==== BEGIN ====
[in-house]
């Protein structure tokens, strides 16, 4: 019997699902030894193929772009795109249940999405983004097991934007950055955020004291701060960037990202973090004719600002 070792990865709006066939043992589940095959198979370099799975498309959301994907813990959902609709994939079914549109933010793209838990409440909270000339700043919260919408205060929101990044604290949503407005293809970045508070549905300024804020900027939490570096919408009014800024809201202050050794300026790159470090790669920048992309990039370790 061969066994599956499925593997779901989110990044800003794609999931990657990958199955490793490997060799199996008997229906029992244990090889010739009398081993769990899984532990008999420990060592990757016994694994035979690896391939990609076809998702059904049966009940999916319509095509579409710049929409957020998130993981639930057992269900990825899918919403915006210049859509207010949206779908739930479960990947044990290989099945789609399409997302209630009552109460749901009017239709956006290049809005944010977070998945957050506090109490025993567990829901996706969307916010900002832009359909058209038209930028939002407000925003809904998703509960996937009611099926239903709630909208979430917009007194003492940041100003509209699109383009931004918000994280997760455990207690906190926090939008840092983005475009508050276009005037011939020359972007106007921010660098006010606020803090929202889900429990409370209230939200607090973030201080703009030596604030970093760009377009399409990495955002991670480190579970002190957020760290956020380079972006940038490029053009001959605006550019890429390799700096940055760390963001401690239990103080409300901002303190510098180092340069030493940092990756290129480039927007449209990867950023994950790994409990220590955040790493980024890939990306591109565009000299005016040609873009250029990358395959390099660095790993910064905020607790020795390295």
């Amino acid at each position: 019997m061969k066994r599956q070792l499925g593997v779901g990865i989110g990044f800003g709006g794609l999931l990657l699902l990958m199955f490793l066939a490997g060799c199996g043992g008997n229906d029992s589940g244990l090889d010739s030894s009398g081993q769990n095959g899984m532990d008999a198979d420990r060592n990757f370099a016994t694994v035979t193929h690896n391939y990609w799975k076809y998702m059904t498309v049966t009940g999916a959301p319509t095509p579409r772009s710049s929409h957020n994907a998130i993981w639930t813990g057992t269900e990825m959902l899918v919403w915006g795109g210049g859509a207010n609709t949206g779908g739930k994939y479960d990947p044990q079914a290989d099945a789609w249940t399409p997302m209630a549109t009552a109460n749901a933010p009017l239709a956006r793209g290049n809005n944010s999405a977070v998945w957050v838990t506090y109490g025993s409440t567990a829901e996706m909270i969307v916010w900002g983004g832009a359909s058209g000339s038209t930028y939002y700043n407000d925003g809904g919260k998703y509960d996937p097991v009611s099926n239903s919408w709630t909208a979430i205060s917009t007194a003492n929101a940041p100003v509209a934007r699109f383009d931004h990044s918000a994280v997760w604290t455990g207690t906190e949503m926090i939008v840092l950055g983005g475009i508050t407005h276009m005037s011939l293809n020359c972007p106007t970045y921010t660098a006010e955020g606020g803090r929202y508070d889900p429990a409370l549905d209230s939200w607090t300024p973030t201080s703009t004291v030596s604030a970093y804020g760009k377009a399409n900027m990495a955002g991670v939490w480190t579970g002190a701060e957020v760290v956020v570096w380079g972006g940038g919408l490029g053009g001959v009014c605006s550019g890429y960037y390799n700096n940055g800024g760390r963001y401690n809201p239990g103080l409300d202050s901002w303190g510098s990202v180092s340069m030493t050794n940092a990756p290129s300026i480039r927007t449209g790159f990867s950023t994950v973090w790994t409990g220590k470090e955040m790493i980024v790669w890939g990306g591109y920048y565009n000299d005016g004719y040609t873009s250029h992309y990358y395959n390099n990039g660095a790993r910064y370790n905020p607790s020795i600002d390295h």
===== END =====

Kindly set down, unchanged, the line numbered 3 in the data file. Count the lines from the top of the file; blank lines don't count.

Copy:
């Amino acid at each position: 019997m061969k066994r599956q070792l499925g593997v779901g990865i989110g990044f800003g709006g794609l999931l990657l699902l990958m199955f490793l066939a490997g060799c199996g043992g008997n229906d029992s589940g244990l090889d010739s030894s009398g081993q769990n095959g899984m532990d008999a198979d420990r060592n990757f370099a016994t694994v035979t193929h690896n391939y990609w799975k076809y998702m059904t498309v049966t009940g999916a959301p319509t095509p579409r772009s710049s929409h957020n994907a998130i993981w639930t813990g057992t269900e990825m959902l899918v919403w915006g795109g210049g859509a207010n609709t949206g779908g739930k994939y479960d990947p044990q079914a290989d099945a789609w249940t399409p997302m209630a549109t009552a109460n749901a933010p009017l239709a956006r793209g290049n809005n944010s999405a977070v998945w957050v838990t506090y109490g025993s409440t567990a829901e996706m909270i969307v916010w900002g983004g832009a359909s058209g000339s038209t930028y939002y700043n407000d925003g809904g919260k998703y509960d996937p097991v009611s099926n239903s919408w709630t909208a979430i205060s917009t007194a003492n929101a940041p100003v509209a934007r699109f383009d931004h990044s918000a994280v997760w604290t455990g207690t906190e949503m926090i939008v840092l950055g983005g475009i508050t407005h276009m005037s011939l293809n020359c972007p106007t970045y921010t660098a006010e955020g606020g803090r929202y508070d889900p429990a409370l549905d209230s939200w607090t300024p973030t201080s703009t004291v030596s604030a970093y804020g760009k377009a399409n900027m990495a955002g991670v939490w480190t579970g002190a701060e957020v760290v956020v570096w380079g972006g940038g919408l490029g053009g001959v009014c605006s550019g890429y960037y390799n700096n940055g800024g760390r963001y401690n809201p239990g103080l409300d202050s901002w303190g510098s990202v180092s340069m030493t050794n940092a990756p290129s300026i480039r927007t449209g790159f990867s950023t994950v973090w790994t409990g220590k470090e955040m790493i980024v790669w890939g990306g591109y920048y565009n000299d005016g004719y040609t873009s250029h992309y990358y395959n390099n990039g660095a790993r910064y370790n905020p607790s020795i600002d390295h």